In our previous article in this series (found here), we began by articulating the popular argument that Christianity stole its central themes from antecedent Pagan deities. There, we argued that even skeptics and critical scholars reject such a view. However, we didn’t explain why they do so. In the subsequent articles, we will outline the reasons scholars reject this specious claim. [Read more…]
Many skeptics claim that the resurrection of Jesus originated from pagan myths about “dying and rising” gods—commonly called the “copycat theory” of Christianity. James G. Frazer popularized this view in his book The Golden Bough (1914), though more recently, others have followed in his footsteps.
In my previous treatment of Kierkegaard (S.K., hereafter) as a relevant Christian thinker of our day, I drew upon basic themes in S.K. to illuminate an apologetic for the imagination, so to speak. One of these basic yet classic themes in S.K. was “truth as subjectivity.” For such a phrase, S.K. has (wrongfully) been acclaimed a relativist, or a fideist.
But my goodness! S.K. has also been said to be a European moralist, a postmodernist, an existentialist, a poet, a psychologist, and much more. Among the receptions of 20th century scholarship there is also a cloud of smoke: the reader’s (sometimes reluctant) yielding to S.K.’s desire to be read as he intended, or attempting to retrieve an understanding of the “man” through his Journals, among other such “clouds.” I wish to take S.K. to round two of the battlefied; not of an attack upon “Establishment Christianity” (as he saw it), but to a retrieval of S.K. from his critics .
Setting the Record Straight
Søren Aabye Kierkegaard (1813-1855) is a very interesting philosopher and individual who has gained my undivided attention over the past year. His use of indirect communication, irony, satire, and impressive wit make him a rather unprecedented – or perhaps ‘unusual’ – thinker of his time. Even as a boy, by the testament of fellow classmates , he was not one blessed with the powers of physical strength, but God nonetheless left him with his uncanny wit, so that he might not be left completely defenseless. As one classmate recollects:
As a boy, he did not have the least trace of the great poetic gifts he later developed. Now and then, when our classmate H. P. Holst would read us his attempts at poetry or a Danish composition which displayed his poetic talents, S.K. was always one of the first to interupt his reading by throwing a book at his head (Kirmmse 1996, 8).
Other instances such as this, left the young S.K. (“fork” as he was called) with much of a beating from other classmates he annoyed and ridiculed. Such a wit he maintained and executed all throughout his life. However, should the reader not be too upset, I would like to (though it is custom) pass over a biographical sketch of S.K. and get right to the meat of his thought (please see note  on this). The question of this article is basically this: Is Kierkegaard a relevant Christian thinker for today?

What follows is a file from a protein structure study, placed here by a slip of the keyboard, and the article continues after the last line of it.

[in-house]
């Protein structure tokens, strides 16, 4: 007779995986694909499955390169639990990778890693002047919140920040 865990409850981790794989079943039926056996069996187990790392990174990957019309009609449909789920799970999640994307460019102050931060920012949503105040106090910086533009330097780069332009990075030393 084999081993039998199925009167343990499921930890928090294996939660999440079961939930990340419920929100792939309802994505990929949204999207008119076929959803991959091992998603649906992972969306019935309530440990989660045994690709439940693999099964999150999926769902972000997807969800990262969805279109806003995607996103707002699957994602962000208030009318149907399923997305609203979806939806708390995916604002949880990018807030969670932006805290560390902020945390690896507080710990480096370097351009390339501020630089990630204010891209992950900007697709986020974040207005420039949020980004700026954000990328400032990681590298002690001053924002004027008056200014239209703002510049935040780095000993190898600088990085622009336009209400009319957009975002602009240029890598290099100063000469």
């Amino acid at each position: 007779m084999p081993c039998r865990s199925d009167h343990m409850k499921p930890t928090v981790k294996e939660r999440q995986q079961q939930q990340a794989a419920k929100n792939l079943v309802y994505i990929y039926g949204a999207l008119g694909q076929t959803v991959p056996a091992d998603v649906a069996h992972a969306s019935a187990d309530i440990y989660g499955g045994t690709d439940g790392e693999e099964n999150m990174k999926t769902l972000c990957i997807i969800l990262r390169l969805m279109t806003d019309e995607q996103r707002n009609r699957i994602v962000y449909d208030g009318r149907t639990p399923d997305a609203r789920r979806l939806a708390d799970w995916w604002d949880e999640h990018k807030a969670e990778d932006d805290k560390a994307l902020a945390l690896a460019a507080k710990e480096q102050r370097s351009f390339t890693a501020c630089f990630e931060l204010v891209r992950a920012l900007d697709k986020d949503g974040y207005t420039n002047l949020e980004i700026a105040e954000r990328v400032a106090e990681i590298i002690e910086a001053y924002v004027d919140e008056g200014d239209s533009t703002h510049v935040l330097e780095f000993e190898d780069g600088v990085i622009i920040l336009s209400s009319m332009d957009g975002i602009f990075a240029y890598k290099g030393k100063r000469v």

Over the years, I have had the chance to talk to several Jewish people about spiritual issues. A common Jewish objection that I continue to hear is that Jewish people don’t believe that a human can be sacrificed for sins. In other words, a human can’t atone for the sins of the Jewish people.
First, let me give some background to the idea of atonement in Judaism. For Jewish people Yom Kippur, which is also known as Day of Atonement, is the holiest day of the year. Its central themes are atonement and repentance. When the Temple was destroyed in 70 A.D, the religious and social life changed forever for the Jewish people. The Jewish people no longer had a sacrificial system in the Temple. Therefore, the atonement structure was changed to repentance which entails prayer, fasting, and doing mitzvah (good deeds).
The Importance of Atonement
One of the Bible’s central messages is atonement. Hence, God has provision for humankind to come back into harmonious relation with him is one of the central themes in Scripture. The Hebrew word called “Shalom” which means peace, completeness, can refer to either peace between two entities (especially between man and God) or peace between two countries. Why do we lack this wholeness? Sadly, sin causes us to be fragmented. The Hebrew verb ‘to atone’ (kaphar) means ‘cover.’ In other words, we need a covering for our sins. [Read more…]
When it comes to the truth of Christianity, no subject is more important than the Resurrection. The entire Christian faith hinges on it, and without it our faith becomes pointless. The apologetic task of defending the Resurrection is tantamount to defending Christianity itself, or at least defending its most defining facet.
Thanks to the work of Josh McDowell, Gary Habermas, and many others, apologists have been well equipped thus far to defend the resurrection. By examining the resurrection in a different light, Mike Licona and his new book “The Resurrection of Jesus: A New Historiographical Approach” attempts to set a new path forward for contemporary apologists. Using the tools of the historian, Licona builds his own case for the resurrection that many apologists will be able to identify with, but with several twists of his own to make a unique case.
Lets start with the good of this book: Mike Licona is a scholar and a gentlemen in the truest sense. While he sharply critiques the works and positions of many people in this book, not once does he treat or speak of them in a less-than-respectful manner. He is humble and honest to admit the strengths of other positions, and he attempts to represent them well. Licona’s example in this book (and elsewhere) is a shining example of a Christ-like character in apologetics. [Read more…]